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Introduction. "Race, Place, and Power" 1. The White Spatial Imaginary 36-762. The Black Spatial Imaginary 77-1073. Space, Sports, and Spectatorship in St. Louis 108-1444. The Crime The Wire Couldn't Name. Social Decay and Cynical Detachment in Baltimore 145-1755. Horace Tapscott and the World Stage in Los Angeles 195- 2256. John Biggers and Project Row Houses in Houston" 226-2557. "Betye Saar's Los Angeles and Paule Marshall's Brooklyn" 256-2938. "Something Left to Love. Lorraine Hansberry's Chicago" 294-3249. New Orleans Today. We Know This Place 325-37010. A Place Where Everybody Is Somebody 371-399AcknowledgmentsIndex
How racism shapes urban spaces and how African Americans create vibrant communities that offer models for more equitable social arrangements
George Lipsitz is Professor of Black Studies and Sociology at the University of California, Santa Barbara. His previous books include The Possessive Investment in Whiteness: How White People Profit from Identity Politics and A Life in the Struggle: Ivory Perry and the Culture of Opposition (both Temple). Lipsitz serves as President of the Advisory Board of the African American Policy Forum and as a member of the Board of Directors of the National Fair Housing Alliance.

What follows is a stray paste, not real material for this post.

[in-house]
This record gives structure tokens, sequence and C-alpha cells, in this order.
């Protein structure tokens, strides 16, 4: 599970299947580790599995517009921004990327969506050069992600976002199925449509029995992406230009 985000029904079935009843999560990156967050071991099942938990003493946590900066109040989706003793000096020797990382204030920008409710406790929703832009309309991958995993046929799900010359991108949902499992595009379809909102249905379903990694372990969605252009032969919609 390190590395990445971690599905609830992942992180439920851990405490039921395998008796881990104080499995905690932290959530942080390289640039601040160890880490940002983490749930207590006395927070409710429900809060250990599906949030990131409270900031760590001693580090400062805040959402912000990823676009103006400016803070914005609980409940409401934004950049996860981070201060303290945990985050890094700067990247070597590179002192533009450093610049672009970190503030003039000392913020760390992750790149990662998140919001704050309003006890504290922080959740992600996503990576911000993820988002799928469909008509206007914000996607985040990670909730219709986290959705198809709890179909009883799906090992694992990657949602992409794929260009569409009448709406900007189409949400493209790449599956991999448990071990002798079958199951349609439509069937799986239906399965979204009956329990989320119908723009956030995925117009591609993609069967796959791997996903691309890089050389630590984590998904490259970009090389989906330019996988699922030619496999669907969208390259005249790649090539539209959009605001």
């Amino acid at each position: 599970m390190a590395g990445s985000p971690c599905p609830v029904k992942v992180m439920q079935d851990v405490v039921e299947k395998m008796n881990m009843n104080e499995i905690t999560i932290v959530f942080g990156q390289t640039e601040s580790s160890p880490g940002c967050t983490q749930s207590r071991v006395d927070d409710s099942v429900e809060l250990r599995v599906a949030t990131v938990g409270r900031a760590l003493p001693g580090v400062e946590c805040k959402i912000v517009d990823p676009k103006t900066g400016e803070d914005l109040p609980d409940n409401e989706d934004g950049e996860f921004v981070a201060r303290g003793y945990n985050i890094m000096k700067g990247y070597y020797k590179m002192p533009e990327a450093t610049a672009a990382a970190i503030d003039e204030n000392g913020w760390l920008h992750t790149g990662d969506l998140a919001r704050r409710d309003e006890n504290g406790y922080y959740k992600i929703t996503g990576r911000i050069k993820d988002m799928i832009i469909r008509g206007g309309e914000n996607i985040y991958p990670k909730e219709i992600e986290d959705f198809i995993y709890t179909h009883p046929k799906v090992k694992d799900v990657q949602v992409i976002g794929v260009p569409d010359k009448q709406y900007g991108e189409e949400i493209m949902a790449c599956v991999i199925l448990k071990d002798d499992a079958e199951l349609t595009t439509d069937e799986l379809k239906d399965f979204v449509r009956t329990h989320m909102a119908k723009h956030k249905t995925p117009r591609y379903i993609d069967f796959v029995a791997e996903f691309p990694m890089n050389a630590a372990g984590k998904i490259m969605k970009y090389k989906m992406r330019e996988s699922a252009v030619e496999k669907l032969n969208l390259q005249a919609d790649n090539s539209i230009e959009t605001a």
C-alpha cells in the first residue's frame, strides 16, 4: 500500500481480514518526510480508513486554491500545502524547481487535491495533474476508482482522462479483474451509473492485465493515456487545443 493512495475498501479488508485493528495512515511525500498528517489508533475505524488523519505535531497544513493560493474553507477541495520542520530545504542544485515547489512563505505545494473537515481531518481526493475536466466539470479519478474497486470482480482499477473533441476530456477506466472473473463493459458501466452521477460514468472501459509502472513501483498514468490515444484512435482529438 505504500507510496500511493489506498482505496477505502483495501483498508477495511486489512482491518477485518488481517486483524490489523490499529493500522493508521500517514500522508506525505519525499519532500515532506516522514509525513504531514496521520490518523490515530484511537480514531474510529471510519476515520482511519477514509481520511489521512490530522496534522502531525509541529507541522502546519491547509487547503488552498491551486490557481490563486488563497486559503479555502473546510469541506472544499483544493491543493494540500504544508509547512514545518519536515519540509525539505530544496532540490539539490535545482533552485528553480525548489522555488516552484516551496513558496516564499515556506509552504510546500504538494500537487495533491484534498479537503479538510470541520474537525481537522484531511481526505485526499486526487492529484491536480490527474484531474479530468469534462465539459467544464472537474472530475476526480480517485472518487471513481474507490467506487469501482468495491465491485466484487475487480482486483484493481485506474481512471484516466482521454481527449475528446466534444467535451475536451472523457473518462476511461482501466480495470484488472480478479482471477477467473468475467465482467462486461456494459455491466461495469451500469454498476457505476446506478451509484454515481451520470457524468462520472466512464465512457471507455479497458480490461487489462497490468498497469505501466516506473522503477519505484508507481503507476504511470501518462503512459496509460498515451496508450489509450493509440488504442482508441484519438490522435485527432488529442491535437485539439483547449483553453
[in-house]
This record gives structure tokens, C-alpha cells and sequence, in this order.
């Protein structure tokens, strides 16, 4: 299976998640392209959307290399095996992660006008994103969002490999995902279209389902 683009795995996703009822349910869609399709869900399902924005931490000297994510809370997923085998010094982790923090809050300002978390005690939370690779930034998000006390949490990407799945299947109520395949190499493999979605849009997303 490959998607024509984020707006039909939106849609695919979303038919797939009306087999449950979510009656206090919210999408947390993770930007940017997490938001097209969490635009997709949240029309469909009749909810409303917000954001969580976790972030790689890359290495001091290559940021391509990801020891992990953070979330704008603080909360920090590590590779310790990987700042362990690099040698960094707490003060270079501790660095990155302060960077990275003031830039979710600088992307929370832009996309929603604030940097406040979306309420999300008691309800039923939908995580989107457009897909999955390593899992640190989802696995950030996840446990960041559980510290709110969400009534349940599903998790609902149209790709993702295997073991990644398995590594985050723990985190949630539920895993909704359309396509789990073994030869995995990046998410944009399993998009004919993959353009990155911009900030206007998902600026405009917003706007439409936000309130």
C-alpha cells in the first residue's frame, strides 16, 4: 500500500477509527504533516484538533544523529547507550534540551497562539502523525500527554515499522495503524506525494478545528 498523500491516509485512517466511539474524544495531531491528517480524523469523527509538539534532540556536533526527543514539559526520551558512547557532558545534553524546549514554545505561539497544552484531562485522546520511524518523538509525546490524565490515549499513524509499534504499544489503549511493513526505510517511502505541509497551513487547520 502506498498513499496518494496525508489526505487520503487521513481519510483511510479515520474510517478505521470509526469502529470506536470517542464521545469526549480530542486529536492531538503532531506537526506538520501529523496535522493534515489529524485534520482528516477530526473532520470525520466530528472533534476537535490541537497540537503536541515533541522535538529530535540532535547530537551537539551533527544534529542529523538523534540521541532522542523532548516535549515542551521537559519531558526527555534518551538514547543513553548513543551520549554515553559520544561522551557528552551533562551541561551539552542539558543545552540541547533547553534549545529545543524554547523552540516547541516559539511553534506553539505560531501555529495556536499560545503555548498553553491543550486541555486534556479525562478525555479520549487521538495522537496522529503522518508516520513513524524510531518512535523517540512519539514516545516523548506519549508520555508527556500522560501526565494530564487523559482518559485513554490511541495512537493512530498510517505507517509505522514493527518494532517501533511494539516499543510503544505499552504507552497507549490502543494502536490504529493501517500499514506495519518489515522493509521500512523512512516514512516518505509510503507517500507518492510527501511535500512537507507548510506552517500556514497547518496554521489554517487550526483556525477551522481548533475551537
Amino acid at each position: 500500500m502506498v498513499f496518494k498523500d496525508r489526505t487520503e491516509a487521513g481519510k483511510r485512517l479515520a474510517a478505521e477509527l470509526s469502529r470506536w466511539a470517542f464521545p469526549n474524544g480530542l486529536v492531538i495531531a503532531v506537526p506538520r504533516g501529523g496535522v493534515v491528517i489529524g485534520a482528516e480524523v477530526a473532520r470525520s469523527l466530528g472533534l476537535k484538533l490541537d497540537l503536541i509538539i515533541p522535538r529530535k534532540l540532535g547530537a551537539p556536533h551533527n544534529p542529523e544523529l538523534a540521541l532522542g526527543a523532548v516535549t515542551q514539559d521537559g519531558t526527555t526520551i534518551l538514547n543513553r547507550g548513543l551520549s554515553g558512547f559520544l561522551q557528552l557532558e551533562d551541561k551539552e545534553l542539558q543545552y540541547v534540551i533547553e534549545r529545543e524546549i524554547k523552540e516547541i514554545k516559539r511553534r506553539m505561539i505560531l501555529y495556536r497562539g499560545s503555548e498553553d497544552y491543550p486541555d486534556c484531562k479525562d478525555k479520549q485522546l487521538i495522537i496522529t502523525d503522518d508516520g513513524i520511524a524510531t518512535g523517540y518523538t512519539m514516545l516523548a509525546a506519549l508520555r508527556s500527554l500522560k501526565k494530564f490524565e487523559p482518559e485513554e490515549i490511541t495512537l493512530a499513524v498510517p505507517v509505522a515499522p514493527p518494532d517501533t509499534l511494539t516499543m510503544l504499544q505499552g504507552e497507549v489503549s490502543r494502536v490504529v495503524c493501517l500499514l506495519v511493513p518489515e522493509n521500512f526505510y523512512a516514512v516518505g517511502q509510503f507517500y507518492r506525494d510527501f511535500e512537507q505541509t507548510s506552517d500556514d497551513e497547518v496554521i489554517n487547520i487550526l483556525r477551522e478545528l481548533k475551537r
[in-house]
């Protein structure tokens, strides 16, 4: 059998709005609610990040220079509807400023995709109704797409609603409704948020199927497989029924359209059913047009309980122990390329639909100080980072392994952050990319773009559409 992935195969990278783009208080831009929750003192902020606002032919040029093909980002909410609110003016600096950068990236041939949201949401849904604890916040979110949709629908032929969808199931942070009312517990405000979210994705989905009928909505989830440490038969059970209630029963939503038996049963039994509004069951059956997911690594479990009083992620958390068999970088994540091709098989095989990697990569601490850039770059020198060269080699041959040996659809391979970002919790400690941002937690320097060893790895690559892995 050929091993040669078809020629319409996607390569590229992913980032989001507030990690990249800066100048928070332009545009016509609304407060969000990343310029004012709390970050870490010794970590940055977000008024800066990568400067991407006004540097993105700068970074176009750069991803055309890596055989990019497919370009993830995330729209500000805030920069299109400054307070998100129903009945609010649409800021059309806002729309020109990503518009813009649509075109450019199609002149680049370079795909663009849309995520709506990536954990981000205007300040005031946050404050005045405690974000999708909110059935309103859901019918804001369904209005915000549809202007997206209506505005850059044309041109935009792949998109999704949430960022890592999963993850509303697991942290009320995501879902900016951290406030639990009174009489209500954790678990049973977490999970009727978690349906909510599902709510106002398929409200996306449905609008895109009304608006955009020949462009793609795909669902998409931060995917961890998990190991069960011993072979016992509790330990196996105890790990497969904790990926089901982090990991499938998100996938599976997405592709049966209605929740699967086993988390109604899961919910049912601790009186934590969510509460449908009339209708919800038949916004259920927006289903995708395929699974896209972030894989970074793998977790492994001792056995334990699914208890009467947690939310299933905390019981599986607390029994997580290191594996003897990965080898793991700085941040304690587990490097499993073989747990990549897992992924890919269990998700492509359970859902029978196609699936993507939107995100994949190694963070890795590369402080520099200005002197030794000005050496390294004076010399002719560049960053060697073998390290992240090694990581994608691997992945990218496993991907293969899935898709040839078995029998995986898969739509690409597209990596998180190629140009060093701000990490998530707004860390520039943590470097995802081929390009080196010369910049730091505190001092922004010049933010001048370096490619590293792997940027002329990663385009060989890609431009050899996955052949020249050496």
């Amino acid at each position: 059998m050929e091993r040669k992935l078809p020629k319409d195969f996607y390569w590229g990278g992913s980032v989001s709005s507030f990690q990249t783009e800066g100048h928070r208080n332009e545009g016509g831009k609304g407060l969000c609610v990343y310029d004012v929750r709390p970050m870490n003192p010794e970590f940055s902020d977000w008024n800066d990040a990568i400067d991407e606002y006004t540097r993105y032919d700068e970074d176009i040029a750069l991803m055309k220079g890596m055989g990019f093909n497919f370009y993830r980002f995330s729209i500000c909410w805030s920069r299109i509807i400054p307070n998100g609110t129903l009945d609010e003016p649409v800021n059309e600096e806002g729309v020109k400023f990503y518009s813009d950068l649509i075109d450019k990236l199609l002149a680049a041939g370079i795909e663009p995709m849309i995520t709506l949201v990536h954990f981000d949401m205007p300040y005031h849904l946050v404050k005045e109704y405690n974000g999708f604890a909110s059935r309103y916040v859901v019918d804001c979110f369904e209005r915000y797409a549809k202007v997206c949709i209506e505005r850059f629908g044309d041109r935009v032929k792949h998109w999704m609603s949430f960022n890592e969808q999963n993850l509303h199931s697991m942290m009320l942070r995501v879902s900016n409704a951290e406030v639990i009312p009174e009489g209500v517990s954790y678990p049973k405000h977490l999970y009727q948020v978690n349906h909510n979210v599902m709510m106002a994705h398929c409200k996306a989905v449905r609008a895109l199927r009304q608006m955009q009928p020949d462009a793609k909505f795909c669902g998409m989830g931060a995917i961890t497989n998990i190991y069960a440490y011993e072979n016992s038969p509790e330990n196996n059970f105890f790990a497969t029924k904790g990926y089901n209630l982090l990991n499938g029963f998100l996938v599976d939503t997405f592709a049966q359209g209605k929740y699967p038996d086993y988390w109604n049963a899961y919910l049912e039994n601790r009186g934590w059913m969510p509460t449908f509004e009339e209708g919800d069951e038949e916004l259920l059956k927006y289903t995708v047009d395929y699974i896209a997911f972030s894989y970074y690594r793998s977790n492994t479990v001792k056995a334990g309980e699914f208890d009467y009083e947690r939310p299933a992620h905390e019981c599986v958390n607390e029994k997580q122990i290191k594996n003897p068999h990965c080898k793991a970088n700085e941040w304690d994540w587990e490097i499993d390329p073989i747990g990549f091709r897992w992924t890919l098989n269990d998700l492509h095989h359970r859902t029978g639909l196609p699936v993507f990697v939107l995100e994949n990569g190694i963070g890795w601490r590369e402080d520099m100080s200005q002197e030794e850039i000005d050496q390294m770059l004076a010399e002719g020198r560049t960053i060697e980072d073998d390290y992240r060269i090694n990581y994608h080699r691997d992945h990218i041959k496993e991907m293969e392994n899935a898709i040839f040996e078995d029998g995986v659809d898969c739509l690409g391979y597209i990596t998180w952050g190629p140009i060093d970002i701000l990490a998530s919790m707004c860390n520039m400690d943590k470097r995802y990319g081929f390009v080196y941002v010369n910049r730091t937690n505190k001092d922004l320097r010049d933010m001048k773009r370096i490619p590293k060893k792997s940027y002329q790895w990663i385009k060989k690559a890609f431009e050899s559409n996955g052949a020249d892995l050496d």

"Veteran scholar Lipsitz provides another deeply probing look at US racism...Lipsitz provides original analyses of urban development in St. Louis (a football stadium) and a television series (The Wire) on Baltimore to show how such activities obscure links between institutionalized racism and urban space--including urban poverty and predatory lending--in front of unreflective observers... Summing Up: Highly Recommended." Choice "This book strengthens Lipsitz's position as one of the major contributors to theoretical and historical works on race... In powerful and compelling writing, Lipsitz examines the problems...and provides insights into the broad context and multiple factors that shape the ways race continues to work in society." Journal of American History, September 2012 "This big-hearted and incisive book reveals how policies and practices related to the demarcation, commodification, and valuation of urban space reinforce hierarchies of race and class... This work both painstakingly documents the ways in which the white spatial imaginary excludes people, and particularly women, of color, even as it seduces them with promises of upward mobility and consumer citizenship... [T]he book mounts a powerful challenge to the recent justifications of racialized inequalities through revanchist scientific racism or the various 'culture of poverty' concepts." - Contemporary Sociology